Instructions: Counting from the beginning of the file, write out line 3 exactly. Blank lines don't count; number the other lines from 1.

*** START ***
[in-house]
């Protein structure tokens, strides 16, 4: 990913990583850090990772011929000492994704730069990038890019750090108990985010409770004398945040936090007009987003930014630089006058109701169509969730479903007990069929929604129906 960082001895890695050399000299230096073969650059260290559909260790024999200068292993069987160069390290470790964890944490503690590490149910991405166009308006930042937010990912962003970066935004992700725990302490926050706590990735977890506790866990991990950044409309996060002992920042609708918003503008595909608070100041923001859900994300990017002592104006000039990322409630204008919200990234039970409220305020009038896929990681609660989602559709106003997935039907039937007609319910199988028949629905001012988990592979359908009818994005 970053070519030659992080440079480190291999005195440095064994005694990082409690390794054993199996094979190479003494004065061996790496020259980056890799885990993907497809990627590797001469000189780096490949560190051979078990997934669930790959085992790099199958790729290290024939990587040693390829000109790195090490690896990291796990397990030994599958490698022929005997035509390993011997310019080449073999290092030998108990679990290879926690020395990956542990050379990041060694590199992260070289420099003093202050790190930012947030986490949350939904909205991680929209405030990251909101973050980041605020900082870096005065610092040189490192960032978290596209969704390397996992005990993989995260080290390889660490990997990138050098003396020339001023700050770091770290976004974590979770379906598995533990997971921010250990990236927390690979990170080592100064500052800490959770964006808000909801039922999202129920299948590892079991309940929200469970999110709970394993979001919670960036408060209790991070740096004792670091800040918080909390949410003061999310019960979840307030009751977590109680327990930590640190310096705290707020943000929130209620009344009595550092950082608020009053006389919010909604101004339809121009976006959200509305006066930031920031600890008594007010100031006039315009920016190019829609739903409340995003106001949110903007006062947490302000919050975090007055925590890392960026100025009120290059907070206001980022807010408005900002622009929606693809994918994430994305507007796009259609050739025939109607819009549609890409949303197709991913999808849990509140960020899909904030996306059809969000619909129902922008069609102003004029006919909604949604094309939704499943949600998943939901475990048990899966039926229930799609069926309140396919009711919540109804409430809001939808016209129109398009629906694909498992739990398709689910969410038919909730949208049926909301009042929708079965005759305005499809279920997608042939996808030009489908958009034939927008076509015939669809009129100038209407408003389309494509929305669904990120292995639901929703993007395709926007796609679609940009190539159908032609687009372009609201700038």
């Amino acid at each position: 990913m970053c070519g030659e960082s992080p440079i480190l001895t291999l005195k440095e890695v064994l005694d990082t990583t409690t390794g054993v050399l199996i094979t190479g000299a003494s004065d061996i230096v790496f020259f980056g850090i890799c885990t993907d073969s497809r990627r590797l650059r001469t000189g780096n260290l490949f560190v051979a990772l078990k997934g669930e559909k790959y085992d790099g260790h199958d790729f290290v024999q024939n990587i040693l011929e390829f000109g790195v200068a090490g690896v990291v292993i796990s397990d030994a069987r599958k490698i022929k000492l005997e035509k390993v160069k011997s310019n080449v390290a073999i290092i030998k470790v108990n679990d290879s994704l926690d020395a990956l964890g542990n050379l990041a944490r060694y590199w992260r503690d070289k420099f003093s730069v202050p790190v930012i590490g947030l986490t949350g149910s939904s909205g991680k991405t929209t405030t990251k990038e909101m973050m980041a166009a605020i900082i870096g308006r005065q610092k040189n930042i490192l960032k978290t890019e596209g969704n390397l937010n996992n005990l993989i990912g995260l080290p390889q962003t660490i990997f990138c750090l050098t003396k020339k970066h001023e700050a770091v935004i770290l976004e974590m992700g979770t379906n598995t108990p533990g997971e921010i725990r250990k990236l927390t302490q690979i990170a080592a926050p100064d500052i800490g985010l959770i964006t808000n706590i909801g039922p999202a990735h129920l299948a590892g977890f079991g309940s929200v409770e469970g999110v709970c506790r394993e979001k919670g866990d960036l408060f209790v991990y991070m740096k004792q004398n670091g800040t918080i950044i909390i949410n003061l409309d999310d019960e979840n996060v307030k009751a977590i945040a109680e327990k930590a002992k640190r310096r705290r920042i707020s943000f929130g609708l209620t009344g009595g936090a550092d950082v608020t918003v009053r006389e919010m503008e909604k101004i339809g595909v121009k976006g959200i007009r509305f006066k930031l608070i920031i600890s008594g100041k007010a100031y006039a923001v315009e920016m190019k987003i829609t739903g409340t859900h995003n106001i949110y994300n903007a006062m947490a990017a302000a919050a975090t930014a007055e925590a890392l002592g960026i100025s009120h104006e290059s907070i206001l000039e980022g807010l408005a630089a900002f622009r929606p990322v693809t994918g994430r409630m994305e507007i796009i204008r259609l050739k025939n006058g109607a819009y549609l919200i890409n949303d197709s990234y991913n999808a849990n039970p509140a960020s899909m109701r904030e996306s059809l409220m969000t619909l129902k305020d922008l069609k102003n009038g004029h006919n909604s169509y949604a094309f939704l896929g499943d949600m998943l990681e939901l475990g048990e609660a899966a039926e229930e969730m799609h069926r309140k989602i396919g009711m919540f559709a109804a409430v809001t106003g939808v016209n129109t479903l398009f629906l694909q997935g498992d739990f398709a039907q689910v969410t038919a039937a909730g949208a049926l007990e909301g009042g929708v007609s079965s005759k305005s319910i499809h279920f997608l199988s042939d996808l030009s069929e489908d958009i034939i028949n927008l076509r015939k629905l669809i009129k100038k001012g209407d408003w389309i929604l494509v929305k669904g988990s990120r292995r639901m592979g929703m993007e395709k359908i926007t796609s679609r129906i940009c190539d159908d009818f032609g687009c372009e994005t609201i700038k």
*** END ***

């Amino acid at each position: 990913m970053c070519g030659e960082s992080p440079i480190l001895t291999l005195k440095e890695v064994l005694d990082t990583t409690t390794g054993v050399l199996i094979t190479g000299a003494s004065d061996i230096v790496f020259f980056g850090i890799c885990t993907d073969s497809r990627r590797l650059r001469t000189g780096n260290l490949f560190v051979a990772l078990k997934g669930e559909k790959y085992d790099g260790h199958d790729f290290v024999q024939n990587i040693l011929e390829f000109g790195v200068a090490g690896v990291v292993i796990s397990d030994a069987r599958k490698i022929k000492l005997e035509k390993v160069k011997s310019n080449v390290a073999i290092i030998k470790v108990n679990d290879s994704l926690d020395a990956l964890g542990n050379l990041a944490r060694y590199w992260r503690d070289k420099f003093s730069v202050p790190v930012i590490g947030l986490t949350g149910s939904s909205g991680k991405t929209t405030t990251k990038e909101m973050m980041a166009a605020i900082i870096g308006r005065q610092k040189n930042i490192l960032k978290t890019e596209g969704n390397l937010n996992n005990l993989i990912g995260l080290p390889q962003t660490i990997f990138c750090l050098t003396k020339k970066h001023e700050a770091v935004i770290l976004e974590m992700g979770t379906n598995t108990p533990g997971e921010i725990r250990k990236l927390t302490q690979i990170a080592a926050p100064d500052i800490g985010l959770i964006t808000n706590i909801g039922p999202a990735h129920l299948a590892g977890f079991g309940s929200v409770e469970g999110v709970c506790r394993e979001k919670g866990d960036l408060f209790v991990y991070m740096k004792q004398n670091g800040t918080i950044i909390i949410n003061l409309d999310d019960e979840n996060v307030k009751a977590i945040a109680e327990k930590a002992k640190r310096r705290r920042i707020s943000f929130g609708l209620t009344g009595g936090a550092d950082v608020t918003v009053r006389e919010m503008e909604k101004i339809g595909v121009k976006g959200i007009r509305f006066k930031l608070i920031i600890s008594g100041k007010a100031y006039a923001v315009e920016m190019k987003i829609t739903g409340t859900h995003n106001i949110y994300n903007a006062m947490a990017a302000a919050a975090t930014a007055e925590a890392l002592g960026i100025s009120h104006e290059s907070i206001l000039e980022g807010l408005a630089a900002f622009r929606p990322v693809t994918g994430r409630m994305e507007i796009i204008r259609l050739k025939n006058g109607a819009y549609l919200i890409n949303d197709s990234y991913n999808a849990n039970p509140a960020s899909m109701r904030e996306s059809l409220m969000t619909l129902k305020d922008l069609k102003n009038g004029h006919n909604s169509y949604a094309f939704l896929g499943d949600m998943l990681e939901l475990g048990e609660a899966a039926e229930e969730m799609h069926r309140k989602i396919g009711m919540f559709a109804a409430v809001t106003g939808v016209n129109t479903l398009f629906l694909q997935g498992d739990f398709a039907q689910v969410t038919a039937a909730g949208a049926l007990e909301g009042g929708v007609s079965s005759k305005s319910i499809h279920f997608l199988s042939d996808l030009s069929e489908d958009i034939i028949n927008l076509r015939k629905l669809i009129k100038k001012g209407d408003w389309i929604l494509v929305k669904g988990s990120r292995r639901m592979g929703m993007e395709k359908i926007t796609s679609r129906i940009c190539d159908d009818f032609g687009c372009e994005t609201i700038k």